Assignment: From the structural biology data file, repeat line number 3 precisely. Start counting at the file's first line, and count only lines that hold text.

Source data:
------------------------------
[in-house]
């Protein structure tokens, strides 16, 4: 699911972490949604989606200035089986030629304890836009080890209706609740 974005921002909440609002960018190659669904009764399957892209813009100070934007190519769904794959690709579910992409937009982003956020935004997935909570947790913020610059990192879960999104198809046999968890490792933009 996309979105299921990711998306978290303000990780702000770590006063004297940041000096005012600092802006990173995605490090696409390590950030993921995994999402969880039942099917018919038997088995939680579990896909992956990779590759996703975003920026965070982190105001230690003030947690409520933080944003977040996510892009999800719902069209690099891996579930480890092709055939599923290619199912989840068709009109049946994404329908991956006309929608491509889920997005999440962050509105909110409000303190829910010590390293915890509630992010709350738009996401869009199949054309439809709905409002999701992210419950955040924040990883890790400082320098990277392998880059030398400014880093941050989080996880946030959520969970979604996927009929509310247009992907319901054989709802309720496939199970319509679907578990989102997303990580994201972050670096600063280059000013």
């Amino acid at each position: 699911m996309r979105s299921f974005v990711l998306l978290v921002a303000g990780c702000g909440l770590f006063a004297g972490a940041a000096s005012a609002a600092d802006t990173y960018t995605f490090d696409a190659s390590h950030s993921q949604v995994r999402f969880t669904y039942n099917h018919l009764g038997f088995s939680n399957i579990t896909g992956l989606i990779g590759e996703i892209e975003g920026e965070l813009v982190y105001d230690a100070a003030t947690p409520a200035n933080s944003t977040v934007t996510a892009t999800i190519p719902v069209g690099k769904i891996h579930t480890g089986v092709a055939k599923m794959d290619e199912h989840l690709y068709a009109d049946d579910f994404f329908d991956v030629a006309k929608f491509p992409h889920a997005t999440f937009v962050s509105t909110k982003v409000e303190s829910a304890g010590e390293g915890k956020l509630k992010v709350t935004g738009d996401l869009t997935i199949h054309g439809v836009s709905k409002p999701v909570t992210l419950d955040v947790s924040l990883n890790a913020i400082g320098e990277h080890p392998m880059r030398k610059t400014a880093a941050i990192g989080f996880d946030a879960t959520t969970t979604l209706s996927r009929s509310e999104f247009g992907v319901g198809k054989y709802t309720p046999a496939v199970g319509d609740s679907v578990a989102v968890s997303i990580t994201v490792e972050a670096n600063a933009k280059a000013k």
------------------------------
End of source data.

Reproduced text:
């Amino acid at each position: 699911m996309r979105s299921f974005v990711l998306l978290v921002a303000g990780c702000g909440l770590f006063a004297g972490a940041a000096s005012a609002a600092d802006t990173y960018t995605f490090d696409a190659s390590h950030s993921q949604v995994r999402f969880t669904y039942n099917h018919l009764g038997f088995s939680n399957i579990t896909g992956l989606i990779g590759e996703i892209e975003g920026e965070l813009v982190y105001d230690a100070a003030t947690p409520a200035n933080s944003t977040v934007t996510a892009t999800i190519p719902v069209g690099k769904i891996h579930t480890g089986v092709a055939k599923m794959d290619e199912h989840l690709y068709a009109d049946d579910f994404f329908d991956v030629a006309k929608f491509p992409h889920a997005t999440f937009v962050s509105t909110k982003v409000e303190s829910a304890g010590e390293g915890k956020l509630k992010v709350t935004g738009d996401l869009t997935i199949h054309g439809v836009s709905k409002p999701v909570t992210l419950d955040v947790s924040l990883n890790a913020i400082g320098e990277h080890p392998m880059r030398k610059t400014a880093a941050i990192g989080f996880d946030a879960t959520t969970t979604l209706s996927r009929s509310e999104f247009g992907v319901g198809k054989y709802t309720p046999a496939v199970g319509d609740s679907v578990a989102v968890s997303i990580t994201v490792e972050a670096n600063a933009k280059a000013k």